What do dividends tell us about earnings quality?

What do dividends tell us about earnings quality? Over the past 30 years, there have been significant changes in the distribution of earnings—cross-sectional variation has increased, with increasing left skewness—as well as in corporate payout policy, with many fewer firms paying dividends and the emergence of stock repurchases. We investigate whether the informativeness of payout policy with respect to earnings quality changes over this period. We find that the reported earnings of dividend-paying firms are more persistent than those of other firms and that this relation is remarkably stable over time. We also find that dividend payers are less likely to report losses and those losses that they do report tend to be transitory losses driven by special items. These results do not hold as strongly for stock repurchases, consistent with them representing less of a commitment than dividends. http://www.deepdyve.com/assets/images/DeepDyve-Logo-lg.png Review of Accounting Studies Springer Journals

What do dividends tell us about earnings quality?

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Publisher
Springer US
Copyright
Copyright © 2009 by Springer Science+Business Media, LLC
Subject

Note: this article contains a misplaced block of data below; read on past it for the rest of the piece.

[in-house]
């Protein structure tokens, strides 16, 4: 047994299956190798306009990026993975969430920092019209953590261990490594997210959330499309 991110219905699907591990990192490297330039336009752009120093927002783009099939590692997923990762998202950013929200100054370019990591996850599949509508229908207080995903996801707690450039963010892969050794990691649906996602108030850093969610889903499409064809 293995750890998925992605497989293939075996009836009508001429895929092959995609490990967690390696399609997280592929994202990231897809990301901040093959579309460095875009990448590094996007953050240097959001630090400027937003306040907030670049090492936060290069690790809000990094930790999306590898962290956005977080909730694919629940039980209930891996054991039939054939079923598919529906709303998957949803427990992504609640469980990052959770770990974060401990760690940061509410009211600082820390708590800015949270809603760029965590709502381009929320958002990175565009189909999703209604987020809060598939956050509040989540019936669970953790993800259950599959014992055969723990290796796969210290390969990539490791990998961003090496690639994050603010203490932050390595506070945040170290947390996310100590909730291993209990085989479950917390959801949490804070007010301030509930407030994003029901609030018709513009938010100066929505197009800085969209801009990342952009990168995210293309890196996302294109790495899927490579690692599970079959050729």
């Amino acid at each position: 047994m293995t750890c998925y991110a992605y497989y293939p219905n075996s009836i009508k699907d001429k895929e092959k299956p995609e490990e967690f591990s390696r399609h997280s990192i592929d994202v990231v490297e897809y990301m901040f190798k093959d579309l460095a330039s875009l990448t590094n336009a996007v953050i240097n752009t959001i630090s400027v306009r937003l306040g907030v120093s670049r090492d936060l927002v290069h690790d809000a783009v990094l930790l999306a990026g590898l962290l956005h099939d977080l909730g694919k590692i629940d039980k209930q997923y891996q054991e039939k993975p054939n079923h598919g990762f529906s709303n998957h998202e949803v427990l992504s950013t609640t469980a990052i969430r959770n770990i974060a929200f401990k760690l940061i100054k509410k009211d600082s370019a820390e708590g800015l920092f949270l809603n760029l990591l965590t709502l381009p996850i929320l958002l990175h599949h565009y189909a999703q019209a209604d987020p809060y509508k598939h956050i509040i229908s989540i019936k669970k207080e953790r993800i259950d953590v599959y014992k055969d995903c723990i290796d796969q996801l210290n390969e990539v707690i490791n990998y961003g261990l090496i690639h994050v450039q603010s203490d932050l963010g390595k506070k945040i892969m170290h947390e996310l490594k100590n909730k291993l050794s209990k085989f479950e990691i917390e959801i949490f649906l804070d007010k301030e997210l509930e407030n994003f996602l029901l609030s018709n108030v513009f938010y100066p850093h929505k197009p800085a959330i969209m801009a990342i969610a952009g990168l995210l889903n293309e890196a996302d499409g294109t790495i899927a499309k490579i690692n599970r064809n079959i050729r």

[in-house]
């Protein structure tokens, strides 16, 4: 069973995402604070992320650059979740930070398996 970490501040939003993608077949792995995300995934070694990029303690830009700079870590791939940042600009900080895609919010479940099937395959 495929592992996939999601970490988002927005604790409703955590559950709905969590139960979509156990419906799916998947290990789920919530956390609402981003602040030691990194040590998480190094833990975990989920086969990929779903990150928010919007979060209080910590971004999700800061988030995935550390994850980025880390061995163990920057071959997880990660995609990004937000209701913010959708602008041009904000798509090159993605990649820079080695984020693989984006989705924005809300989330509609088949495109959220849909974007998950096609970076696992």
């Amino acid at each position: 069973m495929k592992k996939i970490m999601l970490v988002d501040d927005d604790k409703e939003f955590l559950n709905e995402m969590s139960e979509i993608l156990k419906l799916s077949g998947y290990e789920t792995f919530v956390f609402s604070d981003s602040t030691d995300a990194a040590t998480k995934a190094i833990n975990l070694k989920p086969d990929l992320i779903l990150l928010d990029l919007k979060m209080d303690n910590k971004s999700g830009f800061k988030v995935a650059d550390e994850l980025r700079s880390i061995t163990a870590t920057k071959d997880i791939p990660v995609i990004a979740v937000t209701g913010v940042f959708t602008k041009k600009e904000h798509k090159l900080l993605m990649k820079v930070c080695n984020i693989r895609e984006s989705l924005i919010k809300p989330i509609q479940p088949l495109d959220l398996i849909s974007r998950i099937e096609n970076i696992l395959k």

Business and Management; Accounting/Auditing; Corporate Finance; Public Finance
ISSN
1380-6653
eISSN
1573-7136
D.O.I.
10.1007/s11142-009-9113-8
Publisher site
See Article on Publisher Site

Abstract

Over the past 30 years, there have been significant changes in the distribution of earnings—cross-sectional variation has increased, with increasing left skewness—as well as in corporate payout policy, with many fewer firms paying dividends and the emergence of stock repurchases. We investigate whether the informativeness of payout policy with respect to earnings quality changes over this period. We find that the reported earnings of dividend-paying firms are more persistent than those of other firms and that this relation is remarkably stable over time. We also find that dividend payers are less likely to report losses and those losses that they do report tend to be transitory losses driven by special items. These results do not hold as strongly for stock repurchases, consistent with them representing less of a commitment than dividends.

Journal

Review of Accounting StudiesSpringer Journals

Published: Sep 25, 2009

References

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